I remember the first book I read about queer people, where the queer characters didn’t die. It was Drawing Blood by Poppy Z Brite – a haunted house horror novel. It was such a relief to read at the time. All the fiction I’d read about gay people (and it really was 99% about gay men) was about dying of AIDS or getting beaten to death. The irony of having to go to the horror section to find books about queer people who lived was not lost on me. I remember once buying an anthology, and literally the only story in that anthology that wasn’t about gay people dying was an excerpt from Maurice.

Now there are so many more books where GLBTQ characters get to live, which is great. There’s still a lot more fiction about white gay men than anything else, but there are those stories about there about lesbians and bisexual people and transgendered people and so forth. It’s so nice to see so many romance novels out there that aren’t just about straight people. It’s nice to see stories about members of the queer community getting their happy ending.

Thinking about why I read the things I do

I love rock star romances. Or should I say I love them in theory. I like the idea of reading about the big cool travelling recording artist falling in love – maybe with someone ordinary and unconnected to the music biz, or maybe with a fellow star, or even with a member of their own band. I like the contrast of the glamour of celebrity with the hard work of being a touring artist, and how this might affect a love story. But in practice, I often find myself giving rock star romances I read one or two stars over on goodreads.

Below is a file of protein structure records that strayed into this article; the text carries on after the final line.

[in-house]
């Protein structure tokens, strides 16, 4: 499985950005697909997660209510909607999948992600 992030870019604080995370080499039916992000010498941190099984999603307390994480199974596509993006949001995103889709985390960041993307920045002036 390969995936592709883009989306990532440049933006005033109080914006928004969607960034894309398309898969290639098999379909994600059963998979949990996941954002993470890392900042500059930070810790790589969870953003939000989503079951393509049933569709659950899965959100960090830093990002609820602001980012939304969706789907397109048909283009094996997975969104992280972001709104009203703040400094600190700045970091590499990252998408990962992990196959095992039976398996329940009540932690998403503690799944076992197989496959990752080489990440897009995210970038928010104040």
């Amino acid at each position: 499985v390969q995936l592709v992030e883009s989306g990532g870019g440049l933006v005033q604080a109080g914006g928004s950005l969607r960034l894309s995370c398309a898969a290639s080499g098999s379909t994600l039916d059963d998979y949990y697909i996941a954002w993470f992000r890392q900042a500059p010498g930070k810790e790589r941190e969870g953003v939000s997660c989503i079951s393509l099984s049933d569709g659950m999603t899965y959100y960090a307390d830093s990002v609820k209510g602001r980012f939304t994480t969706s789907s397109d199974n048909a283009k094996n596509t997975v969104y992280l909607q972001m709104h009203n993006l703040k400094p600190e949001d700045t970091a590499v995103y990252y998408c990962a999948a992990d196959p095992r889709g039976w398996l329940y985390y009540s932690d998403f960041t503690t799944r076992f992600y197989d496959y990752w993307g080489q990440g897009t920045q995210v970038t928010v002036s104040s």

Why is that?

I love music and looking at celebrity culture. I enjoy music journalism, even though most of it is not particularly good. So why is it that so many rock star romances just don’t capture me?

Well, for a start, the way we respond to romance fiction is so individual. Every different reader has a different idea of what is romantic to read about, which characters are exciting, and how much drama is too much. One story might capture the excitement of loving a band but the main characters don’t live up to that excitement. Or perhaps it’s the supporting characters that seem interchangeable, while the main characters are left to liven up the story on their own. A story might capture the drama and artificial nature of celebrity culture, while not quite nailing the emotional arc between the two main characters. Or the emotional drama may be over the top and the rest too sedate. Or even still, the story can be just fine but not connect with me anyway.

So why do I keep reading them anyway?

It’s because I know that even the stories I don’t love usually have moments that delight or enthral me. And because I’m always waiting for that one story that just connects with me, because as a genre, when romance is good it’s amazing.